Network joins researchers and civil society to formulate policies against Zika
The initiatives proposal is to ease the formulation and implementation of actions and policies to face the problem in Brazil12/12/2016
The Zika outbreak no longer creates the same mobilization as short ago. Even the World Health Organizations (WHO) Emergency Committee has declared, in November, it does not consider the virus or microcephaly an international health emergency. However, regardless of the theme being or not in evidence, a group composed by experts, managers and representatives of the civil society is well focused combating the virus. It is the National Network of Zika Experts and Correlate Diseases (RENEZIKA). The initiatives proposal, formalized in May 2015, is to enhance the formulation and implementation of actions and policies to face the problem in Brazil.
This will be particularly important during this new phase of the epidemic, despite not having the same media coverage as before. But is its worth remembering that around 10 thousand microcephaly cases have been reported and today we know the spectrum of congenital abnormalities caused by the disease is much wider, explains the General Coordinator of Health Technology Evaluation at the Health Ministry, Doctor Tazio Vanni, member of the RENEZIKA. At all, seven workgroups were formed to discuss themes as international partnerships and attention to women and children within the virus context for the next 12 months. This last debate is in fact, fundamental, since women are the most affected by the Zika outbreak.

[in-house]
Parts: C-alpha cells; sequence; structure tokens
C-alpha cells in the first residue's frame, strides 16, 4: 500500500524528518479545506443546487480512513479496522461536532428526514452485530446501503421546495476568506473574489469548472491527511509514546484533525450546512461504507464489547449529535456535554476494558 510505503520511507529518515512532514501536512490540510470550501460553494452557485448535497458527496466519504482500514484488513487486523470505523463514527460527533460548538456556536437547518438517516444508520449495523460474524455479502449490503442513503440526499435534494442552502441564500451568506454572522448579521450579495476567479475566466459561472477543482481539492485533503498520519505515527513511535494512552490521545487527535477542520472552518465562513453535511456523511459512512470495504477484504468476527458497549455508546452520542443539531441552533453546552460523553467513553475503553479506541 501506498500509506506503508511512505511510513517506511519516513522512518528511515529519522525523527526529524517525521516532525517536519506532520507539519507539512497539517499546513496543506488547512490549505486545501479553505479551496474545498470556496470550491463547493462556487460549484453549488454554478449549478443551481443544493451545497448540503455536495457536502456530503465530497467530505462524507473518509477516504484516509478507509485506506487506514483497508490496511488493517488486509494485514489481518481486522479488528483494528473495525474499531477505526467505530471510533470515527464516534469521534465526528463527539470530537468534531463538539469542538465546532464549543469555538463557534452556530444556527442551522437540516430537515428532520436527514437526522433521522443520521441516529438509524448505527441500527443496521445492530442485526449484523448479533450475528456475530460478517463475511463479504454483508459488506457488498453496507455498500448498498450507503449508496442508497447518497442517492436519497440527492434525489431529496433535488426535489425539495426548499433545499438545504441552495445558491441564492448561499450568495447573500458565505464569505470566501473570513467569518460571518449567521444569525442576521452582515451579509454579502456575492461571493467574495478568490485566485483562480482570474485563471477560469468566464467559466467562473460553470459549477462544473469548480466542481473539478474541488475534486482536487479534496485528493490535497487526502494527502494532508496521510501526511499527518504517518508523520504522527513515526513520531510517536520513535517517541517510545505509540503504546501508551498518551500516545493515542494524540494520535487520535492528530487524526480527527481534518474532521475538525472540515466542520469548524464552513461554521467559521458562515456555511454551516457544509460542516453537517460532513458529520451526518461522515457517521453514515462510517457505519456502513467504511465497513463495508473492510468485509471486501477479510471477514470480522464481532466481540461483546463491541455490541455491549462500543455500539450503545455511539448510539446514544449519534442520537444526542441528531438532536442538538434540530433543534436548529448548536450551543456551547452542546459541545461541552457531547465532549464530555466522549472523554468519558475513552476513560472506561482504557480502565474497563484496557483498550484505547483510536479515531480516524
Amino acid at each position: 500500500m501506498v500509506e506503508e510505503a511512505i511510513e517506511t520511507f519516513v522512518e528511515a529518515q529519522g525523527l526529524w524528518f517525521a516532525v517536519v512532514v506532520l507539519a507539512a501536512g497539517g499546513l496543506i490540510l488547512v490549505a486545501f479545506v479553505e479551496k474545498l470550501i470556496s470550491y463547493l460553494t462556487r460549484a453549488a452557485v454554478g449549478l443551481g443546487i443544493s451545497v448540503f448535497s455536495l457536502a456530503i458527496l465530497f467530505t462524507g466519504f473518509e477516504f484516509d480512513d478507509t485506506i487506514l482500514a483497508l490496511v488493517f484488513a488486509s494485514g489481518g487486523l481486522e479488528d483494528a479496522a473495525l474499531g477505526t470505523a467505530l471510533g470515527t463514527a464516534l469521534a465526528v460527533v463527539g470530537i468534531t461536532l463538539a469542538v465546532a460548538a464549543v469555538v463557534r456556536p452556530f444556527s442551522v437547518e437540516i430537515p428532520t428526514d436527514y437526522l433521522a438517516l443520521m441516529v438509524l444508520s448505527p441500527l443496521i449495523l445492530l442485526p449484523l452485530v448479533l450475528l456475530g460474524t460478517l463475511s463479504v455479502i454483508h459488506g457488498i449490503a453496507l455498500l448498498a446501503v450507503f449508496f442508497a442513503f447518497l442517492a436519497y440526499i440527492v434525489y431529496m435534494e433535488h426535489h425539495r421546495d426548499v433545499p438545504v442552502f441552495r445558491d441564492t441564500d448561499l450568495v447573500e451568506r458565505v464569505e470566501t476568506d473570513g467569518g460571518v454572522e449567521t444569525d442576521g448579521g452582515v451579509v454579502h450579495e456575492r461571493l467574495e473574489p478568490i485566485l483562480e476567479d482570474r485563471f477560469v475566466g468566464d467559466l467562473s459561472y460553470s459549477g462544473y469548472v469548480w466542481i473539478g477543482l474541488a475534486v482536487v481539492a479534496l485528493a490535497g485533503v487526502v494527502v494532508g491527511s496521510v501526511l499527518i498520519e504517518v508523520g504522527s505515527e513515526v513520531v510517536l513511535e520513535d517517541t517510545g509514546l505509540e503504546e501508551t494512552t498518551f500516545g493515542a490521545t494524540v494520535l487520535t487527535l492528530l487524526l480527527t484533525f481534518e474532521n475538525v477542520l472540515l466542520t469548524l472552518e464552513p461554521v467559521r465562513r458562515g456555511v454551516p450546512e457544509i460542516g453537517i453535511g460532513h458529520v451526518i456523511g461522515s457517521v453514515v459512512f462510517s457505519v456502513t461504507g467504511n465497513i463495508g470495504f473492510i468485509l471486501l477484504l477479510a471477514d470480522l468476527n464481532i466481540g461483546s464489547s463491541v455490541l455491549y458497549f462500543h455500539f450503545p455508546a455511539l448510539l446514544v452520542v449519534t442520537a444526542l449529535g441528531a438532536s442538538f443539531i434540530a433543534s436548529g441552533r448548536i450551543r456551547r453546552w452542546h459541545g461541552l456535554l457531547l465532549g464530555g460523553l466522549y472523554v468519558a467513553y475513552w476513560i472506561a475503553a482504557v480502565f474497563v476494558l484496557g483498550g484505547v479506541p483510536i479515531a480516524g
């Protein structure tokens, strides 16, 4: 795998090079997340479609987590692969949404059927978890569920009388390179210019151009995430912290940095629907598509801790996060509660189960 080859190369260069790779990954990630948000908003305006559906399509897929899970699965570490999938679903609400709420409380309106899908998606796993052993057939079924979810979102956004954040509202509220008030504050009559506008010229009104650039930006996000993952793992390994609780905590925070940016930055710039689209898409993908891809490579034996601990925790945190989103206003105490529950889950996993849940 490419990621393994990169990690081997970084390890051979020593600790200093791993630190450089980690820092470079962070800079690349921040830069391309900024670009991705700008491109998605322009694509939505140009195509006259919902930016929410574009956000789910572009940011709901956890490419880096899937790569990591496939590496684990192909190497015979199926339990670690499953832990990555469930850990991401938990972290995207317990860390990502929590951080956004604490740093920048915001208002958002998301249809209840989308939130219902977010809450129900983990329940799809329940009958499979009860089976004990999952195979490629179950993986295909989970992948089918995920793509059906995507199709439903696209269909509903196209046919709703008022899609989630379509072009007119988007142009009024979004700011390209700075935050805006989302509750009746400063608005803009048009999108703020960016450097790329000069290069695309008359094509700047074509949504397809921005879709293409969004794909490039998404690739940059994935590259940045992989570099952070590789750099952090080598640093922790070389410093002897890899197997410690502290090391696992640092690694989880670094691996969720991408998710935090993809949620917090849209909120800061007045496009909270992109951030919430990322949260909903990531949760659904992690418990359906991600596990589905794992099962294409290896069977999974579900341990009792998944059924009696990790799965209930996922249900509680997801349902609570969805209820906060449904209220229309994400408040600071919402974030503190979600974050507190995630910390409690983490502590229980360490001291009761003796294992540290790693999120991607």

According to the Health Ministry (MS), from January to early August, this year, around 197 thousand probable cases of Zika fever were reported in the Country, spread across over 2200 cities. Women are 67.3% of all these cases. The association between infected pregnant women and births with neurological changes, as microcephaly, reinforces the need to implement control measures in the Country to minimize the risk of transmission, especially among women, according to the Board.
For this reason, the work is focused in combatting the virus and prioritizes the female population. According to Dr. Tazio, there is an integrated guideline with three new elements. The first is that now, babies whose mothers were infected by the virus during pregnancy will be supervised until they are three years-old. Besides this, other malformations caused by the virus will be investigated, not only the head measurements. The third recommendation is that a second prenatal ultrasound is performed to identify neurological changes during pregnancy.
Even though Zika and microcephaly are no longer popular as a few months earlier, it is important to be alert. Summer is coming and, with it, an increase in the Aedes aegypti populations, the virus transmitter.…